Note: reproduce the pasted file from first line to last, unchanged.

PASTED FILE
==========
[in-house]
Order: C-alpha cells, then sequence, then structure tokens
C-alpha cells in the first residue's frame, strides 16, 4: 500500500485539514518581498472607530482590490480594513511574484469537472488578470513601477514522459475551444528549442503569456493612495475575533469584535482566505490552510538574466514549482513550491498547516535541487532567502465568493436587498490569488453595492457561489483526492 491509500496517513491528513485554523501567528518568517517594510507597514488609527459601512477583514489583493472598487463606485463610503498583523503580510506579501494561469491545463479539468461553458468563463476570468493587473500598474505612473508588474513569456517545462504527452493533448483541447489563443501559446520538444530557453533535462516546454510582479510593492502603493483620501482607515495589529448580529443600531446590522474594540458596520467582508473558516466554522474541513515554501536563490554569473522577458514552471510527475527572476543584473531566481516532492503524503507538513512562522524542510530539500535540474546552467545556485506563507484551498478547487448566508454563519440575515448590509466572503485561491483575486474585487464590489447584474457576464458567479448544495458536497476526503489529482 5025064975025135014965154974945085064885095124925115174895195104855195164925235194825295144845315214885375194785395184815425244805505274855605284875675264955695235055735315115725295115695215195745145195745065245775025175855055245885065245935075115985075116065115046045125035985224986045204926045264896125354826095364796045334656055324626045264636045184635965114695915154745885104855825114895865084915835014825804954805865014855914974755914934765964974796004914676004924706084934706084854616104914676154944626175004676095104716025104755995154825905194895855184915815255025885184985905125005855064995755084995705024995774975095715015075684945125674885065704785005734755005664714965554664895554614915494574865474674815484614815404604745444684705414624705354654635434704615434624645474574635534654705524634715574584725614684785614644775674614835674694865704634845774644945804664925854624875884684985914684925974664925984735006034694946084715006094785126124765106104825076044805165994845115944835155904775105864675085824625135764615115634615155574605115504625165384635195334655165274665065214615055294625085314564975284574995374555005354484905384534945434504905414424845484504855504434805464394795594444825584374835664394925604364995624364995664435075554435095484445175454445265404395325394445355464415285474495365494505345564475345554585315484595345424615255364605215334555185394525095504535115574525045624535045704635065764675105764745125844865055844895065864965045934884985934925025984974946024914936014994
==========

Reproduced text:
[in-house]
Order: C-alpha cells, then sequence, then structure tokens
C-alpha cells in the first residue's frame, strides 16, 4: 500500500485539514518581498472607530482590490480594513511574484469537472488578470513601477514522459475551444528549442503569456493612495475575533469584535482566505490552510538574466514549482513550491498547516535541487532567502465568493436587498490569488453595492457561489483526492 491509500496517513491528513485554523501567528518568517517594510507597514488609527459601512477583514489583493472598487463606485463610503498583523503580510506579501494561469491545463479539468461553458468563463476570468493587473500598474505612473508588474513569456517545462504527452493533448483541447489563443501559446520538444530557453533535462516546454510582479510593492502603493483620501482607515495589529448580529443600531446590522474594540458596520467582508473558516466554522474541513515554501536563490554569473522577458514552471510527475527572476543584473531566481516532492503524503507538513512562522524542510530539500535540474546552467545556485506563507484551498478547487448566508454563519440575515448590509466572503485561491483575486474585487464590489447584474457576464458567479448544495458536497476526503489529482 5025064975025135014965154974945085064885095124925115174895195104855195164925235194825295144845315214885375194785395184815425244805505274855605284875675264955695235055735315115725295115695215195745145195745065245775025175855055245885065245935075115985075116065115046045125035985224986045204926045264896125354826095364796045334656055324626045264636045184635965114695915154745885104855825114895865084915835014825804954805865014855914974755914934765964974796004914676004924706084934706084854616104914676154944626175004676095104716025104755995154825905194895855184915815255025885184985905125005855064995755084995705024995774975095715015075684945125674885065704785005734755005664714965554664895554614915494574865474674815484614815404604745444684705414624705354654635434704615434624645474574635534654705524634715574584725614684785614644775674614835674694865704634845774644945804664925854624875884684985914684925974664925984735006034694946084715006094785126124765106104825076044805165994845115944835155904775105864675085824625135764615115634615155574605115504625165384635195334655165274665065214615055294625085314564975284574995374555005354484905384534945434504905414424845484504855504434805464394795594444825584374835664394925604364995624364995664435075554435095484445175454445265404395325394445355464415285474495365494505345564475345554585315484595345424615255364605215334555185394525095504535115574525045624535045704635065764675105764745125844865055844895065864965045934884985934925025984974946024914936014994